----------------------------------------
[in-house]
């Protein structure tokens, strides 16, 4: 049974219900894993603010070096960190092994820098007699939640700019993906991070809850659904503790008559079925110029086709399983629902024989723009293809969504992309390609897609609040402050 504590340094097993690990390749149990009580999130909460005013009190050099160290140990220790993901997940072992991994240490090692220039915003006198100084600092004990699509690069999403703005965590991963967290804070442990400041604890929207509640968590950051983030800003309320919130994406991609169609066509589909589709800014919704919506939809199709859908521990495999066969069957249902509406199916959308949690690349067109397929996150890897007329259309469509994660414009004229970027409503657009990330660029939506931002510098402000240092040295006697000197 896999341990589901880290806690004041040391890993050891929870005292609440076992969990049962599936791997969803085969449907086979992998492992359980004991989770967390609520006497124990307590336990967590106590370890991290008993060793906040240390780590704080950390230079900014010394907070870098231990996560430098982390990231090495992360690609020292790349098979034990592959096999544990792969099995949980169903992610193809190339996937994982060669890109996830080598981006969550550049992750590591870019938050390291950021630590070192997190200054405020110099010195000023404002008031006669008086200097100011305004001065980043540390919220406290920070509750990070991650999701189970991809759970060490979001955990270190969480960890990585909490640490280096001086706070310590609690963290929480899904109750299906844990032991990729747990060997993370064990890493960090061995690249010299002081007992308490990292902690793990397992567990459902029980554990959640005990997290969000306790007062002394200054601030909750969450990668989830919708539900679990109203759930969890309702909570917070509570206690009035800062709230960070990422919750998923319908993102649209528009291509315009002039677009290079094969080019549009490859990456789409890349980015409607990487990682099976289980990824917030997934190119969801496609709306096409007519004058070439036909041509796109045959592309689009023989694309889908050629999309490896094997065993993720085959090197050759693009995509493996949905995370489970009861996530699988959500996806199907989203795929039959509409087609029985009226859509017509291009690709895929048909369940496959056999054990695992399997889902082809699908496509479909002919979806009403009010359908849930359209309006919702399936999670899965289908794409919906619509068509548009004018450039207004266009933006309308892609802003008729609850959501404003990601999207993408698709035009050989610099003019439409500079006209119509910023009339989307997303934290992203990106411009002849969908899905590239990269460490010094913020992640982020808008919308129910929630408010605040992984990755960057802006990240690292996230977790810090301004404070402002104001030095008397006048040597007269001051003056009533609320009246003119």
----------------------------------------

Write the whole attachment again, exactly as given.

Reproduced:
[in-house]
């Protein structure tokens, strides 16, 4: 049974219900894993603010070096960190092994820098007699939640700019993906991070809850659904503790008559079925110029086709399983629902024989723009293809969504992309390609897609609040402050 504590340094097993690990390749149990009580999130909460005013009190050099160290140990220790993901997940072992991994240490090692220039915003006198100084600092004990699509690069999403703005965590991963967290804070442990400041604890929207509640968590950051983030800003309320919130994406991609169609066509589909589709800014919704919506939809199709859908521990495999066969069957249902509406199916959308949690690349067109397929996150890897007329259309469509994660414009004229970027409503657009990330660029939506931002510098402000240092040295006697000197 896999341990589901880290806690004041040391890993050891929870005292609440076992969990049962599936791997969803085969449907086979992998492992359980004991989770967390609520006497124990307590336990967590106590370890991290008993060793906040240390780590704080950390230079900014010394907070870098231990996560430098982390990231090495992360690609020292790349098979034990592959096999544990792969099995949980169903992610193809190339996937994982060669890109996830080598981006969550550049992750590591870019938050390291950021630590070192997190200054405020110099010195000023404002008031006669008086200097100011305004001065980043540390919220406290920070509750990070991650999701189970991809759970060490979001955990270190969480960890990585909490640490280096001086706070310590609690963290929480899904109750299906844990032991990729747990060997993370064990890493960090061995690249010299002081007992308490990292902690793990397992567990459902029980554990959640005990997290969000306790007062002394200054601030909750969450990668989830919708539900679990109203759930969890309702909570917070509570206690009035800062709230960070990422919750998923319908993102649209528009291509315009002039677009290079094969080019549009490859990456789409890349980015409607990487990682099976289980990824917030997934190119969801496609709306096409007519004058070439036909041509796109045959592309689009023989694309889908050629999309490896094997065993993720085959090197050759693009995509493996949905995370489970009861996530699988959500996806199907989203795929039959509409087609029985009226859509017509291009690709895929048909369940496959056999054990695992399997889902082809699908496509479909002919979806009403009010359908849930359209309006919702399936999670899965289908794409919906619509068509548009004018450039207004266009933006309308892609802003008729609850959501404003990601999207993408698709035009050989610099003019439409500079006209119509910023009339989307997303934290992203990106411009002849969908899905590239990269460490010094913020992640982020808008919308129910929630408010605040992984990755960057802006990240690292996230977790810090301004404070402002104001030095008397006048040597007269001051003056009533609320009246003119």